• Don Lichterman

A Whale of a Week...Northeast Canyons, Seamounts Marine National Monument, The Storm Whale in Winter

We can restore our oceans in 30 years

New research shows that we can restore our oceans by 2050. Once struggling populations of several marine life species around the globe are rebounding. But threats like plastic pollution, climate change and overfishing still threaten our oceans. Join Oceana to help restore our oceans: https://bit.ly/2WNmRm0

Lawsuit to Save the Atlantic's First Ocean Monument

On Tuesday the Center for Biological Diversity and allies filed a lawsuit challenging President Trump's June 5 executive order allowing commercial fishing in Northeast Canyons and Seamounts Marine National Monument, created by President Obama in 2016. The Antiquities Act lets presidents create national monuments to protect objects of historic or scientific interest, but not to revoke protections. The still-new monument is a 4,900-square-mile marine protected area off New England harboring critically endangered Kemp's ridley sea turtles, endangered North Atlantic right whales, sperm whales and numerous others — including fragile deep-sea corals that take centuries to grow. We moved fast to push back on President Trump's illegal order, and we'll keep pushing. Learn more and consider supporting this work with a donation to our Saving Life on Earth Fund.

Benji Davies reads The Storm Whale in Winter

Award-winning author and illustrator, Benji Davies, reads the story of The Storm Whale in Winter for WDC supporters. Benji’s books are available from all good retailers.

If you are purchasing on https://smile.amazon.co.uk, why not choose Whale and Dolphin Conservation as your nominated charity.

Find out more about Benji and his books at:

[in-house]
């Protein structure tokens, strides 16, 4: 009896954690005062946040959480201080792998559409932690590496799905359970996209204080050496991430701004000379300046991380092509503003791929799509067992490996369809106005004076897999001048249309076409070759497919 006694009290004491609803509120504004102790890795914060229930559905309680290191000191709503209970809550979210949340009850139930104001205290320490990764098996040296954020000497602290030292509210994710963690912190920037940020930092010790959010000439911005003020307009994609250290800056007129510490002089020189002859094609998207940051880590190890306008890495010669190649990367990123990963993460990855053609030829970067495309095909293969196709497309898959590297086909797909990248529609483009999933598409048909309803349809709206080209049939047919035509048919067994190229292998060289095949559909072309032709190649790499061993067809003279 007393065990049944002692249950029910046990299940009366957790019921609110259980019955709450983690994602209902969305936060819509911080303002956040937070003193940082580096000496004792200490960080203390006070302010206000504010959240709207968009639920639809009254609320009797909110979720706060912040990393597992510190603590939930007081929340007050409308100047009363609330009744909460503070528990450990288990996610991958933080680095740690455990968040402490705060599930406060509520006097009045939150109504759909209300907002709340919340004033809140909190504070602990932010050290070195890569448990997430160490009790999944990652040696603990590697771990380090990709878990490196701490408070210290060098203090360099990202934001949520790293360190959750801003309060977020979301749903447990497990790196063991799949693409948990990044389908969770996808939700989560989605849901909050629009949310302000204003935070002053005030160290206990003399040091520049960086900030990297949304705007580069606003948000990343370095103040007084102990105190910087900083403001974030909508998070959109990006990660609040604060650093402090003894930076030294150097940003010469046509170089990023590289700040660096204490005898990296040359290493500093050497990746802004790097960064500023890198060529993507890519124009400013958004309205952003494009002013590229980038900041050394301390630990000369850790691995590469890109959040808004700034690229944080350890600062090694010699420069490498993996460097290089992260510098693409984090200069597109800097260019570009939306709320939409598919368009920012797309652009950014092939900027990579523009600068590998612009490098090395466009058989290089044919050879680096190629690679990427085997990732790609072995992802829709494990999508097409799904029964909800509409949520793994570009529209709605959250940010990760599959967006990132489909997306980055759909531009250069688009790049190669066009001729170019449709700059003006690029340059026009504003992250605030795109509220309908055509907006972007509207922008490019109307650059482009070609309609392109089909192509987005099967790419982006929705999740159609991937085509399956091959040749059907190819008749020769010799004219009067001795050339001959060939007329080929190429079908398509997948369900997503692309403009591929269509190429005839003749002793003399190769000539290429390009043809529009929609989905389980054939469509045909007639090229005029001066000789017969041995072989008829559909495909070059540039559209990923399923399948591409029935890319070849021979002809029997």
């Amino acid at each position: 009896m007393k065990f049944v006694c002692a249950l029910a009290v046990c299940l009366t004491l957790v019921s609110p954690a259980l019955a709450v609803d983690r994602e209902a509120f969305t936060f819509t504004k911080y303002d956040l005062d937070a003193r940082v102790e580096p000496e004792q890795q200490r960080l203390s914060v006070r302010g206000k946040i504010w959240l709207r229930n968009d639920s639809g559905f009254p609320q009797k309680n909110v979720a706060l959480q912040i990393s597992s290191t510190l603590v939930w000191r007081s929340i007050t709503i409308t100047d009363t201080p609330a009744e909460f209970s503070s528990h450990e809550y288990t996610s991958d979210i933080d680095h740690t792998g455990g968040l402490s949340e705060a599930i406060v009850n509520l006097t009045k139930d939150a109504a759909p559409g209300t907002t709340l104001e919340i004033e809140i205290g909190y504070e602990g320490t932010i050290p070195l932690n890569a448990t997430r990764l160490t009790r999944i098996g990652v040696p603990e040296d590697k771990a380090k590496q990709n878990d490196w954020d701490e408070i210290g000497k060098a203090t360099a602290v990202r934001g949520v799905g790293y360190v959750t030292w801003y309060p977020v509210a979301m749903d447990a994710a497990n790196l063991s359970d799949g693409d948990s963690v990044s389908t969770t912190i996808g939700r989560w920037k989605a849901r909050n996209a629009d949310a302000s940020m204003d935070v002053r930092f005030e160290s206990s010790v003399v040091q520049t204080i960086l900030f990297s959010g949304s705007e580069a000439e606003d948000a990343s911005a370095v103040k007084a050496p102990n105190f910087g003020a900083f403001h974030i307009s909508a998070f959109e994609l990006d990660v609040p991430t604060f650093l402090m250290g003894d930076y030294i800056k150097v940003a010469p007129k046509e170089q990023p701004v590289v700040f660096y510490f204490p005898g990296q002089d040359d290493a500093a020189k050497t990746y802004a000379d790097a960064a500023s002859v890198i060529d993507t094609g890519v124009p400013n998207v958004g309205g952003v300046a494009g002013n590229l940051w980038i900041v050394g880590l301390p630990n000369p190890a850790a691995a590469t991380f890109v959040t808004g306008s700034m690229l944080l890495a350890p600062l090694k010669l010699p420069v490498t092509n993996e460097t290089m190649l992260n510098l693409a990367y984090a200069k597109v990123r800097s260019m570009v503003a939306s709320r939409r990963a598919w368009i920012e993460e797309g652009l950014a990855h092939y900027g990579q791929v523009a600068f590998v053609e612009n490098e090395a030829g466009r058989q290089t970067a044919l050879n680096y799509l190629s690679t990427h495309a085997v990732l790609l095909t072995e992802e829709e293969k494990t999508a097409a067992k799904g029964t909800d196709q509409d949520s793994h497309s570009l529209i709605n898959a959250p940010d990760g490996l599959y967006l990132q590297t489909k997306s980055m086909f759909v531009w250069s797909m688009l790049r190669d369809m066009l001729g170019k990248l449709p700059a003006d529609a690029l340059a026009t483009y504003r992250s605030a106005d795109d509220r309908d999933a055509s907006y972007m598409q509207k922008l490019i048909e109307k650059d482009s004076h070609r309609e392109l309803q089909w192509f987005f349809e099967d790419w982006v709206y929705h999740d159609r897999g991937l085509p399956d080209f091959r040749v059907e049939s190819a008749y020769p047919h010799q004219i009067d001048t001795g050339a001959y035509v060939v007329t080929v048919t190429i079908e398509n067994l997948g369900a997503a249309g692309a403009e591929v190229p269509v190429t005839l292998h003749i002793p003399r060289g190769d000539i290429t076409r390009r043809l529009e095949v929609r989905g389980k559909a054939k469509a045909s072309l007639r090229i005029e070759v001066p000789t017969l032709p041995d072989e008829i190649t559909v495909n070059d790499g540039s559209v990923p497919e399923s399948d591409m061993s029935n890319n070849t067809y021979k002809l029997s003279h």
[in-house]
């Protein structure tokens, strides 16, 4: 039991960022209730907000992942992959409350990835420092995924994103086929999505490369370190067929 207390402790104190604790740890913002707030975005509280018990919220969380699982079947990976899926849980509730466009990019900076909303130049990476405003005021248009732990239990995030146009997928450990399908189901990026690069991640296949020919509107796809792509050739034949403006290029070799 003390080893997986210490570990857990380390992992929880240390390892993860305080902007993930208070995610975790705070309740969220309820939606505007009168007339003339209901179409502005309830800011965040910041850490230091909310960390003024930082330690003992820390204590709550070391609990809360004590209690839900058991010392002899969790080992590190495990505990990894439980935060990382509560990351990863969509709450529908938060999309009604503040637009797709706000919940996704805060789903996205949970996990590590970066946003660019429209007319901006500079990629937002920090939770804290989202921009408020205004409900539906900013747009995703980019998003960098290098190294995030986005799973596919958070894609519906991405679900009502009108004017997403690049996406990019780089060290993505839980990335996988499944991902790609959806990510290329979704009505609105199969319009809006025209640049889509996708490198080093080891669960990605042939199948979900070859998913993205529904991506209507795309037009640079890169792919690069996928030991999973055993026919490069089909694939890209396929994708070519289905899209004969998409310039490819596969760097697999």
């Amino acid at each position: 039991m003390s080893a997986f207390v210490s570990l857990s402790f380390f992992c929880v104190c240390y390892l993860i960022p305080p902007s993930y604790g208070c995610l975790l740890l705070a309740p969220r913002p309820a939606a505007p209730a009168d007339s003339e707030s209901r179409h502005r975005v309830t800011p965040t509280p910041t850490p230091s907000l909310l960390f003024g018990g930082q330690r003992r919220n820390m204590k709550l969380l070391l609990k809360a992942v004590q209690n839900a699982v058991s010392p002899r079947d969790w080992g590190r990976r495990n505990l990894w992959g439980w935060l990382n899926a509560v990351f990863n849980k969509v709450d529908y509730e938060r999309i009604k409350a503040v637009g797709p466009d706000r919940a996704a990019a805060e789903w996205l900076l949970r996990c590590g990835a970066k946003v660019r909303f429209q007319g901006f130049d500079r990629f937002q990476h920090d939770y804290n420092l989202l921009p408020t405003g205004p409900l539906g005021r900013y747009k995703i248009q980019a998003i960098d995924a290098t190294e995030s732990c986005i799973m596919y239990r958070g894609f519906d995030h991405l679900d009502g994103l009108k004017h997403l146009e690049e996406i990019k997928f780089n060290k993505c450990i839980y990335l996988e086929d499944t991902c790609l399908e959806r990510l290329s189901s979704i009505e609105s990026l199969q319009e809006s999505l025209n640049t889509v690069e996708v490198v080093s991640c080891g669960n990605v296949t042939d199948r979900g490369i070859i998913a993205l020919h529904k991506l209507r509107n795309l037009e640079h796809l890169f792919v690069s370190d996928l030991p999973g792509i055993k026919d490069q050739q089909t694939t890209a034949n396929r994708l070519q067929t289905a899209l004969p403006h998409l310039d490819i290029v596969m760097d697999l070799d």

Whale and Dolphin Conservation are supporting efforts by local NGO, Fundacion Cethus, to carry out vital research and protect southern right whales as their numbers recover in Argentina. More at: https://uk.whales.org/whales-dolphins...

Take Action: Speak Up for West Coast Orcas

The alarming decline of endangered West Coast orcas continues. Despite the fact that only 73 individuals are left — and another was recently declared missing and presumed dead — the U.S. Navy's moving forward with a plan for seven years of war games in their habitat. Its proposal calls for surface and underwater exercises, explosives, and bursts of sonar along the California, Oregon and Washington coasts. These activities can deafen and kill marine mammals, as well as mask vital sounds needed for communication and feeding. In this case the Navy is seeking a permit to harm and harass these animals up to 2 million times over the next seven years. Act now: Urge the National Marine Fisheries Service to protect West Coast orcas and other marine mammals from deadly war games.

A young North Atlantic right whale swims close to her mom as they begin their annual migration north for summer.

The mother and calf will face countless threats along their journey, including the brutal and all too common: entanglement in fishing gear.

Researchers have observed entangled North Atlantic right whales dragging heavy fishing gear for hundreds of miles. With each passing mile, the gear ropes tighten around the whale, tearing through its skin, cutting deep into bones, and creating life-threatening injuries. The whale’s fins and tail fluke can end up totally or partially amputated. Eventually, the whale can perish from exhaustion and infection.